Opening 7 Aug 2008
With his historical epic the Russian director Sergei Bodrov (script with co-writer Arif Aliyev) follows the early years of Temudgin (better known as Genghis Khan).
Temudgin is only nine years old when his father dies in his arms, maliciously poisoned by an enemy clan. He has to flee as his own life is threatened, and for years he is forced to live as a fugitive. It is the young prince Jamukha who finds him half-frozen in the snow. The two boys form a bond of friendship and become blood-brothers. As young adults they ride into battle side by side to free Temudgin’s kidnapped bride Borte, betrothed to him when she was only ten years old.
She is the love of his life. Through all his hardships, during which Temudgin is captured, humiliated, kept in chains, beaten, and sold as a slave, the spirited and bold Borte (newcomer Khulan Chuluun) remains his great love. She becomes his adviser and best ally, miraculously helping him to escape from a locked cage surrounded by viscous dogs. Miracles and mysticism are never very far and more than once the story drifts into the realms of imagination.
This grand-scale movie is filmed in Mongolia. The impressive landscapes form the background to reckless and gory battle scenes with warriors brandishing gleaming swords, with blood spraying in (artful) slow motion, underlined with the powerful music score by Tuomas Kantelinen (and the young Mongolian Folk-Rock band Altan Ulrag), mixed with the strained, rhythmical breathing of horses.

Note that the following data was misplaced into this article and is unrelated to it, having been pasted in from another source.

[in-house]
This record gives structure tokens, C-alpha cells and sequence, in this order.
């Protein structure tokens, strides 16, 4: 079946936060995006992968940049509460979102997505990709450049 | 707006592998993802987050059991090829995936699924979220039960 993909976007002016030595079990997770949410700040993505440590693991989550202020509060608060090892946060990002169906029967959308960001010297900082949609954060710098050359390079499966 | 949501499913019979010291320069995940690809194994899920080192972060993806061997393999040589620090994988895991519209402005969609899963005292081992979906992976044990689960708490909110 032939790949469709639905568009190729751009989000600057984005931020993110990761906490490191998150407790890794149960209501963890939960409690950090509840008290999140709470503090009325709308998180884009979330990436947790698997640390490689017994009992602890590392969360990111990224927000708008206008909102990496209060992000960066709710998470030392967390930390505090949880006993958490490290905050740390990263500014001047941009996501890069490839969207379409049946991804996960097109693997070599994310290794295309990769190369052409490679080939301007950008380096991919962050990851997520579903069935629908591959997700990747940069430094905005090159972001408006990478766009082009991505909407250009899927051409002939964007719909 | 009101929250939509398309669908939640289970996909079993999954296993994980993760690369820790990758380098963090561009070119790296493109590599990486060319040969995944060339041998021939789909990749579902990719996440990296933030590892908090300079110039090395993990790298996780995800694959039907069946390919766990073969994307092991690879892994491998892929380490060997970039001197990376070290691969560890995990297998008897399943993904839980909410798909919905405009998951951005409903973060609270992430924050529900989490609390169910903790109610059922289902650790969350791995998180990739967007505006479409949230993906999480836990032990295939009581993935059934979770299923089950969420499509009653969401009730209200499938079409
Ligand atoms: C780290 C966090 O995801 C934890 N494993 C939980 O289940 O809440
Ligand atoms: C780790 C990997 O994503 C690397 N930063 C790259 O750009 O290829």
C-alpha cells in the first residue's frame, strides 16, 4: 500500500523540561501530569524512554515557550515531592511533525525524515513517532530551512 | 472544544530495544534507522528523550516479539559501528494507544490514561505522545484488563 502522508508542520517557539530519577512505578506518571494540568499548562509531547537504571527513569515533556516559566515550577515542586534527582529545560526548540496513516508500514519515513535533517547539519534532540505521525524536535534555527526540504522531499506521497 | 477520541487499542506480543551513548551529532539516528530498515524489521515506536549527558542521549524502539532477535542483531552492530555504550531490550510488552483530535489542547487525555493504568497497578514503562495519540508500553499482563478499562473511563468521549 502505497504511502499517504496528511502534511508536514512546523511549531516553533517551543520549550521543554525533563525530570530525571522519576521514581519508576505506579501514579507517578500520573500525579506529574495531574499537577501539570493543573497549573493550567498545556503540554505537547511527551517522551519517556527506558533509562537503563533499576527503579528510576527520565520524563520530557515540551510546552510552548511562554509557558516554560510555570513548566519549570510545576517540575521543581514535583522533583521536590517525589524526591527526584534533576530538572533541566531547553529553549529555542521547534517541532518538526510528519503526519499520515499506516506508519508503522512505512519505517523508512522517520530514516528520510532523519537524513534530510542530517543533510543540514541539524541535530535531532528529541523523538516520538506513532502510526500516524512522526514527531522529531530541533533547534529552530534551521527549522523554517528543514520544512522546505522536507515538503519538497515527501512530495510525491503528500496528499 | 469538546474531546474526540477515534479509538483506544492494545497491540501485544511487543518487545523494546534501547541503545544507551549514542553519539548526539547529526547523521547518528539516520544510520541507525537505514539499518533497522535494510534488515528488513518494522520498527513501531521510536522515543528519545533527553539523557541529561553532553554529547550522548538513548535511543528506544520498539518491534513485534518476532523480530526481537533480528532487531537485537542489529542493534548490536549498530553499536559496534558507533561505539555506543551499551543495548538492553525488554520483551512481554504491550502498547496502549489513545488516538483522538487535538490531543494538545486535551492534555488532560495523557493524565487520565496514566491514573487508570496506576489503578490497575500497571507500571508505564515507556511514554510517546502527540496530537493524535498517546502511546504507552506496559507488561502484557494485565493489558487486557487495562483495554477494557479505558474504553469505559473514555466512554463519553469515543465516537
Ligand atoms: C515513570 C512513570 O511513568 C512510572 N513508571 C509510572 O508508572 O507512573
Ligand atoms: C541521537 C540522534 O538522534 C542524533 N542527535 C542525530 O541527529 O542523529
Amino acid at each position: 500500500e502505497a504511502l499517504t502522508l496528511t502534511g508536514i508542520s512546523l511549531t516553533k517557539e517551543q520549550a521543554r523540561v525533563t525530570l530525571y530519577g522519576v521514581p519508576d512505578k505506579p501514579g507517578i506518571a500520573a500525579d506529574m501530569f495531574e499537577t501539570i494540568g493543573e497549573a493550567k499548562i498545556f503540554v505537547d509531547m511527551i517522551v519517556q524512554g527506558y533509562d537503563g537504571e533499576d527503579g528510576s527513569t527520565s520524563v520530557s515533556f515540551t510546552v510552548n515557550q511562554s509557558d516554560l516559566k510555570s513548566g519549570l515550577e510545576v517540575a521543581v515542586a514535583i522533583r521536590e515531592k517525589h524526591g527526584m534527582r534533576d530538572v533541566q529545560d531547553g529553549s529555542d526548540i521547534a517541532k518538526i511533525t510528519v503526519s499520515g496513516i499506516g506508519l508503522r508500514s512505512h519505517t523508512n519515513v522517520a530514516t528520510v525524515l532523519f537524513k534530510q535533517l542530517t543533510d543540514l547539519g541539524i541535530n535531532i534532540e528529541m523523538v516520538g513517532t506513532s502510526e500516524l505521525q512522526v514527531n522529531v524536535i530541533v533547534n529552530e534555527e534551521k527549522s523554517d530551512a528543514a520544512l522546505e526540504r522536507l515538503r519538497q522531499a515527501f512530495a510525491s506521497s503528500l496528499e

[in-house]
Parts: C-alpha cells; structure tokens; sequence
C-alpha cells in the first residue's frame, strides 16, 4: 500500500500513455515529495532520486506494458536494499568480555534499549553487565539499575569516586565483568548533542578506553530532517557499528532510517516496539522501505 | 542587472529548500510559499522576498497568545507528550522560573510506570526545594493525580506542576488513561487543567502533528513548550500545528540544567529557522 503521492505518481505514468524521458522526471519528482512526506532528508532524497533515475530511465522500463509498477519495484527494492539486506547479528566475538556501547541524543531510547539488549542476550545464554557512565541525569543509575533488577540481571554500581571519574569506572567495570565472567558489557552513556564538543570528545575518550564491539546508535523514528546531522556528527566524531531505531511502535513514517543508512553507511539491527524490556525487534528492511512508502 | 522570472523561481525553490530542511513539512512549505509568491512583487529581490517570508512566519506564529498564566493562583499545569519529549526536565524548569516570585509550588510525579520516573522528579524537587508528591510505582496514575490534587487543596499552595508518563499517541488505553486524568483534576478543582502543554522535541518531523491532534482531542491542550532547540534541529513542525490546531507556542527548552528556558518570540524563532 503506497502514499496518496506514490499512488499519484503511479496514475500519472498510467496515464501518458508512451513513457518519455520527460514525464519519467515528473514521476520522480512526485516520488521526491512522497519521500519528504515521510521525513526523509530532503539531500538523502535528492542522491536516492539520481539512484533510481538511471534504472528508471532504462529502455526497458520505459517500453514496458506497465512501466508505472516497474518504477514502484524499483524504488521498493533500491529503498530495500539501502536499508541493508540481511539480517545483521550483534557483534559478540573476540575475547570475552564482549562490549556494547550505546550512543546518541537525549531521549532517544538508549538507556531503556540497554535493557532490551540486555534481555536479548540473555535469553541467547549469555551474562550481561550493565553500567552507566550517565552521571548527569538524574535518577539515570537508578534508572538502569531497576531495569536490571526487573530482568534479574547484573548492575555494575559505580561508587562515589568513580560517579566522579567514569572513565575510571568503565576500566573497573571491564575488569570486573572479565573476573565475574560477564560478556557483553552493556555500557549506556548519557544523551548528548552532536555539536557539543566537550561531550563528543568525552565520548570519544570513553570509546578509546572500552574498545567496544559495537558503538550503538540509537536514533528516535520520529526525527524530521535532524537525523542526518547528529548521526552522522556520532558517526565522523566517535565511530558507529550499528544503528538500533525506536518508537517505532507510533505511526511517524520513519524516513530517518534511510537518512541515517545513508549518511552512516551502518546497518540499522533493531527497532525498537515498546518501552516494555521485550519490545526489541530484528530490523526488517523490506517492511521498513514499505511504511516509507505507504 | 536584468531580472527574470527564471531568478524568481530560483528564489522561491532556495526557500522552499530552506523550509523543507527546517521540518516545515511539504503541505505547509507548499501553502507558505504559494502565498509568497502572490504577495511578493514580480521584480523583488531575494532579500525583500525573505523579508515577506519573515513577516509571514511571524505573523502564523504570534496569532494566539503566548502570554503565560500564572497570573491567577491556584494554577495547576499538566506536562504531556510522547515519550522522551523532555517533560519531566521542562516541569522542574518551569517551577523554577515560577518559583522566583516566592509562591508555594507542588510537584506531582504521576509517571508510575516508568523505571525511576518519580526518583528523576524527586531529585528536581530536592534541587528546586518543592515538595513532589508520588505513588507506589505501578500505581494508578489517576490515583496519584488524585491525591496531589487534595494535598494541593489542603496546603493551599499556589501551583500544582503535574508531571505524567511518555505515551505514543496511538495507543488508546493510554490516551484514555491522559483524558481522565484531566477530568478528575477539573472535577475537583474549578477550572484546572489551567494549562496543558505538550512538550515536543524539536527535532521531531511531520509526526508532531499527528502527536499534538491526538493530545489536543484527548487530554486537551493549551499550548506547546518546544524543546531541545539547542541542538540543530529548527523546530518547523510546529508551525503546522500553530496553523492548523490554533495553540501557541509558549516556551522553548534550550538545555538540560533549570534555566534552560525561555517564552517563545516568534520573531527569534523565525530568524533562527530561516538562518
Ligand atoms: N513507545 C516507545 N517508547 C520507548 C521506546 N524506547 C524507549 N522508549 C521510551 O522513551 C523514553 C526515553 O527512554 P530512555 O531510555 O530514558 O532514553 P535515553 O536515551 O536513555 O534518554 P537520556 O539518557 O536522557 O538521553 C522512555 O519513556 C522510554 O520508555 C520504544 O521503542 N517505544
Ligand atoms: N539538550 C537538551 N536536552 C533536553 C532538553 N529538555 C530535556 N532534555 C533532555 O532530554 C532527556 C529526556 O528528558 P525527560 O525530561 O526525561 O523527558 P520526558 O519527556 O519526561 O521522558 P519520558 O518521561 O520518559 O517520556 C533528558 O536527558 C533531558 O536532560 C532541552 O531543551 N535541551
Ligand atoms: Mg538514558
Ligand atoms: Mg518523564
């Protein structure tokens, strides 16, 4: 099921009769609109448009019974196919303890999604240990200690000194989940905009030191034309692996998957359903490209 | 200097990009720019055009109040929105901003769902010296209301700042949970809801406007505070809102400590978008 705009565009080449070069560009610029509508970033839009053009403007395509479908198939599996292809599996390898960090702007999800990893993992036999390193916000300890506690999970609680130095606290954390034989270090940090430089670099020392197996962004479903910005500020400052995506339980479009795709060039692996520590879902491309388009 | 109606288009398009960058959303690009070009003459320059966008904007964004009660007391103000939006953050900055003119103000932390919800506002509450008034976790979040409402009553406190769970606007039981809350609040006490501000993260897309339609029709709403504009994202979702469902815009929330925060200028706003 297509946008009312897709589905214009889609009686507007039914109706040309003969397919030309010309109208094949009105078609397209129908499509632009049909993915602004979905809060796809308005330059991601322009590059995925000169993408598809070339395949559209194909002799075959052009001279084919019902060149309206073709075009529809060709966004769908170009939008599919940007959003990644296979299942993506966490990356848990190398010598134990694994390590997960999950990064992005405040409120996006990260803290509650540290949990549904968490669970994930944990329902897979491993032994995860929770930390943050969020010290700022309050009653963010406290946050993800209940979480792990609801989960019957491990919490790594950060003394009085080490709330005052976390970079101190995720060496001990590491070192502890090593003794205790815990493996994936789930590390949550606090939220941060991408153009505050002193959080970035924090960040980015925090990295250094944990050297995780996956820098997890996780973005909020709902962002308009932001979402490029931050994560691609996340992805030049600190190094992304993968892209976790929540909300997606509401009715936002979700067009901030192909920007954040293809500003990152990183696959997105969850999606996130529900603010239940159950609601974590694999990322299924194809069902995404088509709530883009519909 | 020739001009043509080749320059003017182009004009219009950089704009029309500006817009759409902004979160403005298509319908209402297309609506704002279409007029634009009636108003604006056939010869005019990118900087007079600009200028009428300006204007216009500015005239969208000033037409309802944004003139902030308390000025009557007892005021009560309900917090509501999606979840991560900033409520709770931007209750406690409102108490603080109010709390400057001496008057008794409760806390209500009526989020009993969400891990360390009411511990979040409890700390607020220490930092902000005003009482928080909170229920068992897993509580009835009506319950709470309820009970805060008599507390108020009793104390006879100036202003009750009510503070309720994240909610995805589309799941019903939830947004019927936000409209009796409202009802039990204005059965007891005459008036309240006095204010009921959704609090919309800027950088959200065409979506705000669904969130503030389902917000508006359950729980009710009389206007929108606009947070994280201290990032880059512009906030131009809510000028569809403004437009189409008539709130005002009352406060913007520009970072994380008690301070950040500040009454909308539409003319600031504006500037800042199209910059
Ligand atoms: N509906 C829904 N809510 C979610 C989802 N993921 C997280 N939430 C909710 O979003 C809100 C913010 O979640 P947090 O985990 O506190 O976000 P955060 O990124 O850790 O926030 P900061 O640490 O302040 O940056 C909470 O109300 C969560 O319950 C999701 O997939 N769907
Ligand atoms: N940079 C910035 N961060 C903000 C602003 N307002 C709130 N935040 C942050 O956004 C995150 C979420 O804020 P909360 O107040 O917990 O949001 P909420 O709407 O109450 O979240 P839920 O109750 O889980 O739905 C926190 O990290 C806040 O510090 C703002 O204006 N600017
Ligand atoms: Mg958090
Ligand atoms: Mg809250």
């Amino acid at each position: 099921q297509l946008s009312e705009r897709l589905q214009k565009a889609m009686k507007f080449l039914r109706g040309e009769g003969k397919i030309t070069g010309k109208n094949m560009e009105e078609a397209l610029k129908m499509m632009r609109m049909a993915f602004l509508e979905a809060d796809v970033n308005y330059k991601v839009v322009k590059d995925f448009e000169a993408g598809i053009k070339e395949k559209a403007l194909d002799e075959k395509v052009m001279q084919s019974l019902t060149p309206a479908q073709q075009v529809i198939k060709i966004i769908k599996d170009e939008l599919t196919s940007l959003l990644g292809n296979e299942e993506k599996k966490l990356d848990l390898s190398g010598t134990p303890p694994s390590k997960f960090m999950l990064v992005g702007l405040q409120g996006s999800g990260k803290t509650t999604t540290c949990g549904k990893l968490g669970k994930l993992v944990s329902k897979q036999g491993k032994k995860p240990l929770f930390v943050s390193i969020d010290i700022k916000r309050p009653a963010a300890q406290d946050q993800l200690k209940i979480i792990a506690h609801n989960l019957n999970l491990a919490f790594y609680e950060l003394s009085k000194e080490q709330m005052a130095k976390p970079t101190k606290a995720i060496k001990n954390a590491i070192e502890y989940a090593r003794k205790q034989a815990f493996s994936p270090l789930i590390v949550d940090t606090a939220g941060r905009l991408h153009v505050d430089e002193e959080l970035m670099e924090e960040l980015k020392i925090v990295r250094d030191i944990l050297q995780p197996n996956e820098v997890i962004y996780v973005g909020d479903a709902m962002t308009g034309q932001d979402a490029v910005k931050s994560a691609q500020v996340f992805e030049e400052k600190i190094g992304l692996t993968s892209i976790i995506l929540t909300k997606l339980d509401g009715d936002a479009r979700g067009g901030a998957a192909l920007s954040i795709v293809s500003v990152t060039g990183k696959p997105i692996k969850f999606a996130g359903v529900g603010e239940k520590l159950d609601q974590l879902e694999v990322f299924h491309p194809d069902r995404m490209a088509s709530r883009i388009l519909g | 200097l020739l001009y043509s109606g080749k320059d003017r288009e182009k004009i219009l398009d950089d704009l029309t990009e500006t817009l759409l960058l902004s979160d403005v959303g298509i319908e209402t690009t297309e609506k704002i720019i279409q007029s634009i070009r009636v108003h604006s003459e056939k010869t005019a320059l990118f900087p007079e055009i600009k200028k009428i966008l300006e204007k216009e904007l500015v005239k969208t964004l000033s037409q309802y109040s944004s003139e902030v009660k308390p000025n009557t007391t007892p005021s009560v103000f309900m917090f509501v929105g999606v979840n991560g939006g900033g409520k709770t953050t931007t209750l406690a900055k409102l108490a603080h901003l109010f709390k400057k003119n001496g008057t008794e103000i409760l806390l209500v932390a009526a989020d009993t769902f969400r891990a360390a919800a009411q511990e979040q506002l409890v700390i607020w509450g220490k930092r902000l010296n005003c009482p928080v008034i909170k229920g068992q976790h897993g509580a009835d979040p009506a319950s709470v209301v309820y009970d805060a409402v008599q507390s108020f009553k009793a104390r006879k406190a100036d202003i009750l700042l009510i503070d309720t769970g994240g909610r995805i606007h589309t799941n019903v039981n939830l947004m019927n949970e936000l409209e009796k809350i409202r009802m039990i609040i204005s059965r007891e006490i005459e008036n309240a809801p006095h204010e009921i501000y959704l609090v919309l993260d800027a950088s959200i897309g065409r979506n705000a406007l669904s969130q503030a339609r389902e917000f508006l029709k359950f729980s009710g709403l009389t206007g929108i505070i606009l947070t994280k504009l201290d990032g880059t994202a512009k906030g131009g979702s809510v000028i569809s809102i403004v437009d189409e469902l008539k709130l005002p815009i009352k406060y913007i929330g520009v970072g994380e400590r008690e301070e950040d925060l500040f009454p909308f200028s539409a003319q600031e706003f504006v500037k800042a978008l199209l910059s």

Temudgin has turned into a fearless and courageous leader with an iron will to unite the clans of Mongolia “even if half of them have to be killed first to achieve peace for the region.” The archaic middle-ages are depicted with all their crudeness and rough customs. In 1196 he wins a decisive battle against his blood-brother Jamukha, starting him off on his way to become the great Genghis Khan. He is convincingly played by Tadanobu Asano (Zatoichi, Last Life in the Universe), with Honglei Sun (The Road Home) acting as an excellent opposite, adding a humorous and light-hearted touch.
This action film is interwoven with emotional scenes of love, showing the hero in the little known role as a father and husband as well as a courageous visionary in the world of marauding nomadic tribes. The slow, drawn-out and/or repetitive scenes are compensated by excellent cinematography and attention to detail. Mongol was nominated for an Oscar 2008 in the category Best Foreign Language Film. (Birgit Schrumpf)